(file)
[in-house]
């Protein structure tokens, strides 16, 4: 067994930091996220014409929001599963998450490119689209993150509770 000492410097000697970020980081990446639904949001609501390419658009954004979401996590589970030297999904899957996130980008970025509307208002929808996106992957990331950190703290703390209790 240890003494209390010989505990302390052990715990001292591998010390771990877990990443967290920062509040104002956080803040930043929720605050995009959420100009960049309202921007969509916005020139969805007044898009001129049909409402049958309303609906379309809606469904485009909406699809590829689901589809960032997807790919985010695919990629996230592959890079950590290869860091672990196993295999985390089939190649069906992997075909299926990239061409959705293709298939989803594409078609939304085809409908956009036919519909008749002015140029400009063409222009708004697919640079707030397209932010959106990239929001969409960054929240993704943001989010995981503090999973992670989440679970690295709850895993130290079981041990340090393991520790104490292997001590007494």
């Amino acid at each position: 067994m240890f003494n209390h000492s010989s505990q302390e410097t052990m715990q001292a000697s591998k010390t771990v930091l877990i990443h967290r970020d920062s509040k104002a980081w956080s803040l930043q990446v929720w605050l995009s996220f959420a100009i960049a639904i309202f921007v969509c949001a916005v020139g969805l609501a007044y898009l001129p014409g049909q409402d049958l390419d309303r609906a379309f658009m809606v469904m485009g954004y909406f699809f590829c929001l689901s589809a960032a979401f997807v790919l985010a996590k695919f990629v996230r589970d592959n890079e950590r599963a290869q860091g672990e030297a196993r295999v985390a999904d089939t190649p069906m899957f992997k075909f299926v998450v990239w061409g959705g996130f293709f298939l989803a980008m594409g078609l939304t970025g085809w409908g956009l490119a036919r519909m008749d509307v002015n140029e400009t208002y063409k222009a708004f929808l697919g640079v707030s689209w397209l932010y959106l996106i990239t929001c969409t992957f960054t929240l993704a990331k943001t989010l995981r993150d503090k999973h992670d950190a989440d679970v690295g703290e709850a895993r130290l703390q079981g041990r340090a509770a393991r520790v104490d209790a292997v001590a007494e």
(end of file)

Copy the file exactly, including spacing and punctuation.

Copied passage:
[in-house]
């Protein structure tokens, strides 16, 4: 067994930091996220014409929001599963998450490119689209993150509770 000492410097000697970020980081990446639904949001609501390419658009954004979401996590589970030297999904899957996130980008970025509307208002929808996106992957990331950190703290703390209790 240890003494209390010989505990302390052990715990001292591998010390771990877990990443967290920062509040104002956080803040930043929720605050995009959420100009960049309202921007969509916005020139969805007044898009001129049909409402049958309303609906379309809606469904485009909406699809590829689901589809960032997807790919985010695919990629996230592959890079950590290869860091672990196993295999985390089939190649069906992997075909299926990239061409959705293709298939989803594409078609939304085809409908956009036919519909008749002015140029400009063409222009708004697919640079707030397209932010959106990239929001969409960054929240993704943001989010995981503090999973992670989440679970690295709850895993130290079981041990340090393991520790104490292997001590007494």
């Amino acid at each position: 067994m240890f003494n209390h000492s010989s505990q302390e410097t052990m715990q001292a000697s591998k010390t771990v930091l877990i990443h967290r970020d920062s509040k104002a980081w956080s803040l930043q990446v929720w605050l995009s996220f959420a100009i960049a639904i309202f921007v969509c949001a916005v020139g969805l609501a007044y898009l001129p014409g049909q409402d049958l390419d309303r609906a379309f658009m809606v469904m485009g954004y909406f699809f590829c929001l689901s589809a960032a979401f997807v790919l985010a996590k695919f990629v996230r589970d592959n890079e950590r599963a290869q860091g672990e030297a196993r295999v985390a999904d089939t190649p069906m899957f992997k075909f299926v998450v990239w061409g959705g996130f293709f298939l989803a980008m594409g078609l939304t970025g085809w409908g956009l490119a036919r519909m008749d509307v002015n140029e400009t208002y063409k222009a708004f929808l697919g640079v707030s689209w397209l932010y959106l996106i990239t929001c969409t992957f960054t929240l993704a990331k943001t989010l995981r993150d503090k999973h992670d950190a989440d679970v690295g703290e709850a895993r130290l703390q079981g041990r340090a509770a393991r520790v104490d209790a292997v001590a007494e």